I have been looking at the Kia Sorrento. I test drove one over the weekend and liked it. The gear shift was a little funky, as it has one of those sport-shift things that allows you to move from standard automatic to some kind of clutchless manual shifting. WTF is that? Anyone have any experience with it? Why would I ever use such a thing? Apparently the Hyundai models have this same transmission as well.
I was less than pleased with the Kia dealership though. They have been running ads in the paper that claim they have “over 30 2011 Sorrentos in stock!” but when you arrive they tell you the 2011 has been sold out for months and they have brand new 2012’s available, but not at the $18,000 price point advetised in the paper for the 2011’s. Bait and Switch at it’s finest. This is why people hate car salesmen.
Anyway, if there are any Kia Sorrento owners out there, please comment on your impressions of the vehicle and the company as a whole. Also, the Hyundai Santa Fe is on my radar as well though it is slightly more expensive, so I’d like to hear impressions there too. Lastly, any other suggestions for a crossover or similar vehicle that would fit my needs and price range would be greatly appreciated. I’m thinking about looking at the Ford Escape, but the prices on those seem to vary wildly from dealer to dealer.
Slainte, you might also want to look at the CR-V. I haven’t been in the market for one recently (we bought our 2005 new), but they are reliable, reasonably roomy, and (knock on wood) 6 years and no significant problems yet.
That’s generally true, but as long as the math works out, the ABS should be fine–and the packages I’ve seen on places like Tire Rack take that into account, it appears. It pretty much has to work, or you’d be stuck using huge low-profile snow tires on everything, and that really doesn’t help much.
Or so it appears. I may just wait for repulsor rays.
As long as the tire radius stays constant (+/- a small amount), changing wheel size has no impact on the ABS or other electronics. A competent tire seller should ensure the radius does not change.
As the unsprung weight and the bump absorption from the tires increases, the ride may change a bit. Most people would feel a smoother ride.
I am totally effing psyched about getting this car! In theory, probably sometime next summer.
It’s beautiful, that’s for sure. Too bad it doesn’t have a clutch!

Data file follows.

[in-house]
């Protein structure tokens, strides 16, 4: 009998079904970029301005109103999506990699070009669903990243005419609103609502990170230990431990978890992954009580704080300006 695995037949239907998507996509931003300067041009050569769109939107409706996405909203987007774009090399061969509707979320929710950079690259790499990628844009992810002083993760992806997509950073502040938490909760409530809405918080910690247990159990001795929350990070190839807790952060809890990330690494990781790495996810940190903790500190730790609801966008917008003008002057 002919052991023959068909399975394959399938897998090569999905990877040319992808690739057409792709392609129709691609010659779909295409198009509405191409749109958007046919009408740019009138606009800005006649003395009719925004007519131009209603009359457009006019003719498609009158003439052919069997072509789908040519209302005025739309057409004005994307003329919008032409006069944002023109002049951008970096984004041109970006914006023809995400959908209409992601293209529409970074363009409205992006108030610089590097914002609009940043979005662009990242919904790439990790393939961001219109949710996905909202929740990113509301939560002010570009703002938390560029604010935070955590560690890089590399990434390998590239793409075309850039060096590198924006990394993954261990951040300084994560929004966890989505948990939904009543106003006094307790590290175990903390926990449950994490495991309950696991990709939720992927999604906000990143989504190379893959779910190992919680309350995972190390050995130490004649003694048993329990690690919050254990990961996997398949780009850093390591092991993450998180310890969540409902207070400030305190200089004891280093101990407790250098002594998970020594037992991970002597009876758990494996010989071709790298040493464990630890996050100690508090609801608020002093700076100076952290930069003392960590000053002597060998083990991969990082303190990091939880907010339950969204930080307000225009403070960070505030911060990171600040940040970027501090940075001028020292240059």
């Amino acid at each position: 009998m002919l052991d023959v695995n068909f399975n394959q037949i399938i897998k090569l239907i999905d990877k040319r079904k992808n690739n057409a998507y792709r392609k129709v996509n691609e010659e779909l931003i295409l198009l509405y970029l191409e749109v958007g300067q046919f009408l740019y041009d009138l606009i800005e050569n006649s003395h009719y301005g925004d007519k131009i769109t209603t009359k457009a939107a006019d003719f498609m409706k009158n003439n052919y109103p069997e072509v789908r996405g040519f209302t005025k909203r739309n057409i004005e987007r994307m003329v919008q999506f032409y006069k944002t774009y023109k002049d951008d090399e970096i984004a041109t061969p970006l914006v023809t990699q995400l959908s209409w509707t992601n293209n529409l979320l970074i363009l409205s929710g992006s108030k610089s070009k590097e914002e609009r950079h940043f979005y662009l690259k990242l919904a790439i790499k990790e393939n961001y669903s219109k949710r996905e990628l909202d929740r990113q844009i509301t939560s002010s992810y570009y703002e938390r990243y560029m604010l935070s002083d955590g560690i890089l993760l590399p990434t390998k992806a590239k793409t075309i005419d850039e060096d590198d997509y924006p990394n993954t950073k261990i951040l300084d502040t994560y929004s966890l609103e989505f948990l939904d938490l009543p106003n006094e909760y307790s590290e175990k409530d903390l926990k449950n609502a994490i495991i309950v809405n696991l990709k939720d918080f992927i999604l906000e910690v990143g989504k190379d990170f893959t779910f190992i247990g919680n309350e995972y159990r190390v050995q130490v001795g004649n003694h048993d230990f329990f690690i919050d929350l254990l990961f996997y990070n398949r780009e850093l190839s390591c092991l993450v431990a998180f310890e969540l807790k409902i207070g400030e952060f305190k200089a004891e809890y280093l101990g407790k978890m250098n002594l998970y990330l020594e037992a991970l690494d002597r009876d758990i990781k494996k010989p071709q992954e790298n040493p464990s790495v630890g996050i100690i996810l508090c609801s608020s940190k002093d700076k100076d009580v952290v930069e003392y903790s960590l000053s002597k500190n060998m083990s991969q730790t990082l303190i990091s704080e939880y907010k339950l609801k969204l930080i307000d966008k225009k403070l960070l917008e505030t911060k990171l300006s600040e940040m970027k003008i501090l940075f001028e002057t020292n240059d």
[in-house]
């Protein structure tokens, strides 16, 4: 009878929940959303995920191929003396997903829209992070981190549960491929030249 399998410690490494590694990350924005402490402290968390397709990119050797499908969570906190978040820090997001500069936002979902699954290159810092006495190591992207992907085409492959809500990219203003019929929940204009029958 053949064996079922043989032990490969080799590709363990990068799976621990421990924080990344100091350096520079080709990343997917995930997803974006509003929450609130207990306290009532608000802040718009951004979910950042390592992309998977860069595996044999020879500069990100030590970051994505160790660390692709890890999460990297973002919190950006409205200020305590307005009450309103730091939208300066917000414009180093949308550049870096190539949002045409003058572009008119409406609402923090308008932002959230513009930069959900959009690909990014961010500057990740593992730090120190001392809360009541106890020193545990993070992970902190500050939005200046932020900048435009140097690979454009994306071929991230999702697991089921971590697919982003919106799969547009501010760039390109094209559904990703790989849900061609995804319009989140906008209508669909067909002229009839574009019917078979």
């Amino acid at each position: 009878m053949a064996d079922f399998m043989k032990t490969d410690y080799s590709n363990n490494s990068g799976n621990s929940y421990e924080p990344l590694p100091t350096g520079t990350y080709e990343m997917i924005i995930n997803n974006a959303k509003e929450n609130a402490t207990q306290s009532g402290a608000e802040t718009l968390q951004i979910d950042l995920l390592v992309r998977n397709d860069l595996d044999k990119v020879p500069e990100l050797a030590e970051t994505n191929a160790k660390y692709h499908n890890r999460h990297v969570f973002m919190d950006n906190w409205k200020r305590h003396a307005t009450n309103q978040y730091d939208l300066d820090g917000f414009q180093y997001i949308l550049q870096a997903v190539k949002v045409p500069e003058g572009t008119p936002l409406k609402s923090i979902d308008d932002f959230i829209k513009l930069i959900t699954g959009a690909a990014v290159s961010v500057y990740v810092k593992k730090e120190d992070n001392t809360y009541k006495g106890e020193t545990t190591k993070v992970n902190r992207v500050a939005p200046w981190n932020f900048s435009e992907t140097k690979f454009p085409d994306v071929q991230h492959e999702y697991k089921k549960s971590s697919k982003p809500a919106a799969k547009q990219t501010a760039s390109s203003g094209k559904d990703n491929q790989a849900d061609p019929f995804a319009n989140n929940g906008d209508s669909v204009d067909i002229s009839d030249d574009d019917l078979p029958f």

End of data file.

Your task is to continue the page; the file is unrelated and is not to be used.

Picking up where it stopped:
Just went from a 335i to a 535i this week. Much more comfortable drive and plenty of zip, but does not handle like the smaller 3. Also has more room for the kids in the back.
I was thinking about buying a Bentley Continental GT, but then I asked myself: Is it too common and downmarket?
Well, a clutch only matters to change gears, which only matters to keep the RPMs in the power curve.
Tesla has one gear and there’s no power curve. 100% power at zero RPMs up to about 7,000 RPMs, after which the torque slowly drops off up to top speed. You’ve basically got full torque until around freeway speed.
No need for a clutch.
Um, yeah, I know how electric cars work :). I’m just implying that I prefer driving with a manual transmission, as that’s what’s fun for me, and that requires (for me at least) a clutch. Ergo, I don’t want an electric car. But it’s a real nice one that’s for sure.
Ah, I get it. I mean, I don’t get the desire for a clutch exactly. It’d be like wanting to flick the turn indicator back and forth to make it blink or something.
I’ve driven manuals my whole life and I suppose I understand a sort of “downshift = power = fun” that’d take time to unlearn. The main reason I’ve preferred a manual over the years is the control over the power curve, but that’s sort of a non-issue in an electric motor. But hey, I’m not judging, honest :)
Yeah, it’s a personal thing. I drove manuals for a quarter century, then two years ago tried an automatic again–a nice six-speed with sport shift, etc.–and just now ditched it for a six speed manual. I could not shake the feeling of passivity without the shifter and the left-foot action. Now I’m actually enjoying driving again (a smaller, more nimble vehicle helps, too). YMMV.